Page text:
I understand now why the porter at the hotel lobby reacted vehemently to my question over the phone when I called from my room: “Bonjour, Monsieur. Est-ce que l’eau ici est potable?” (Good morning sir, is the water here in the hotel potable?) He said, “Mais, bien sûr, Monsieur!” (But of course, Sir!)
Later I told my host about it and he laughed when I asked him if the porter had taken offense at my question. He said, “Of course. It’s one of the few things Switzerland is proud of, and also the only thing you can get for free.” I told him I noticed that the tap water actually tasted better and more refreshing than bottled water. He seemed satisfied with my remark.
In the city of Berne, while marvelling at the crystal clear water of the river that flowed around the valley that surrounded the city like a moat, another host told me the people of the city love to welcome visitors by drawing a glass of water straight from the river and giving it to guests to drink. He swore it was as potable as the water that flowed from old fountains around the city.
Yesterday, passing through one of the towns near the Lake Léman, I immediately recognized the town’s name as soon as my host mentioned it—Evian. “Like the brand of bottled water?” I asked. “Yes,” he said, “But the fresh water from the tap is better than the bottled water.” This remark was fast becoming a redundancy. I also noted the unveiled pride with which he had said it.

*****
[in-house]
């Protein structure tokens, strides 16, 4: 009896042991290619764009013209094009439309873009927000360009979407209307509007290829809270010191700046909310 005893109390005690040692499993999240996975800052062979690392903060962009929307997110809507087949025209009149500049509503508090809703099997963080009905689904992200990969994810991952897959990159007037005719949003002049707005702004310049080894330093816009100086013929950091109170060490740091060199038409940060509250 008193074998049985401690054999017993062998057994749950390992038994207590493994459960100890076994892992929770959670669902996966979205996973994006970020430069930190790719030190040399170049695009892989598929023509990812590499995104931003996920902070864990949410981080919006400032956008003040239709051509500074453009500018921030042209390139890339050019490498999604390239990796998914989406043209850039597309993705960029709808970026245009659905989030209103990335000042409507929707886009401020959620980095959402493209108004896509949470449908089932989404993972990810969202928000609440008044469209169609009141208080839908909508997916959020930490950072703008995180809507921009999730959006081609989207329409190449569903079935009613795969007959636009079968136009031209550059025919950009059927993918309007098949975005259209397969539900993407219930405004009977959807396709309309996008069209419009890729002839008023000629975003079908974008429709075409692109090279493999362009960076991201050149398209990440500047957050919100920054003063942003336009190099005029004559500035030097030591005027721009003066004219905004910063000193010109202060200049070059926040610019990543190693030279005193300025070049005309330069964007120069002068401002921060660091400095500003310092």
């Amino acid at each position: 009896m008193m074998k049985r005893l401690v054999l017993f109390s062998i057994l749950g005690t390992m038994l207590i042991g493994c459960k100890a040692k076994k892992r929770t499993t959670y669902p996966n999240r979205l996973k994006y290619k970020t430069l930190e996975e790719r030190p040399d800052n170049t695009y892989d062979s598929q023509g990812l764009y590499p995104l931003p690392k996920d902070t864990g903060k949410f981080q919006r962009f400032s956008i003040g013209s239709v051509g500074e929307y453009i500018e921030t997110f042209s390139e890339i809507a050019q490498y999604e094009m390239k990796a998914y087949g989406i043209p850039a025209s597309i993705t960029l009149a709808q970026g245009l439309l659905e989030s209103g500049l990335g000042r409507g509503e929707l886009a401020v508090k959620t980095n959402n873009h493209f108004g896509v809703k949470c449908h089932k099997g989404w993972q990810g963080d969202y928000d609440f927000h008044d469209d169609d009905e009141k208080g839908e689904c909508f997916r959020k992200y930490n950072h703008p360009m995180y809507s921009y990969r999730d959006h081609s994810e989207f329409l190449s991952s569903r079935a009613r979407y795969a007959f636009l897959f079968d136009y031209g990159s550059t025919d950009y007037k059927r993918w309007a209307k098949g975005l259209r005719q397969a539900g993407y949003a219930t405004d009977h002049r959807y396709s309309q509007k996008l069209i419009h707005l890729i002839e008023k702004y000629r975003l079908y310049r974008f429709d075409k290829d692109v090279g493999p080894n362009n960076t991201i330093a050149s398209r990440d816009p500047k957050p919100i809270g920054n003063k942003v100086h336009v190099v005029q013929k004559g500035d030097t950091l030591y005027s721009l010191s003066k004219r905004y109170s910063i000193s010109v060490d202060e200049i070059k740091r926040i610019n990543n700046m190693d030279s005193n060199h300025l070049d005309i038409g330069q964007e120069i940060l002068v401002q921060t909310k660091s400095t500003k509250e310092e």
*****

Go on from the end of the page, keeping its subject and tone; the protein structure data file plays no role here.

When I was in elementary, I remember my mother reading a letter from my Kuya Randy, describing what life was like in Manchester, England, where my brother was doing his graduate studies in sociology. In his letter, my brother said there was hardly anything that was for free where he was; in fact, he said even drinking water had to be bought from the supermarkets in bottles. Back then I found the idea ridiculous. I remember asking my mother to ask my brother in her reply to him, if they also sold bottled air in England. I am not sure if my mother took me seriously.
Now we’ve exchanged situations; they have kept their water sources in Switzerland while we have polluted ours in the Philippines. Now even the poorest people in the slums of Manila buy bottled water for drinking. Will we ever be able to rehabilitate our water sources in the Philippines in the future so that, like the Swiss people, we can also draw water again, straight from our rivers and springs, and offer it to our guests for drinking? It’s never too late for that, is it?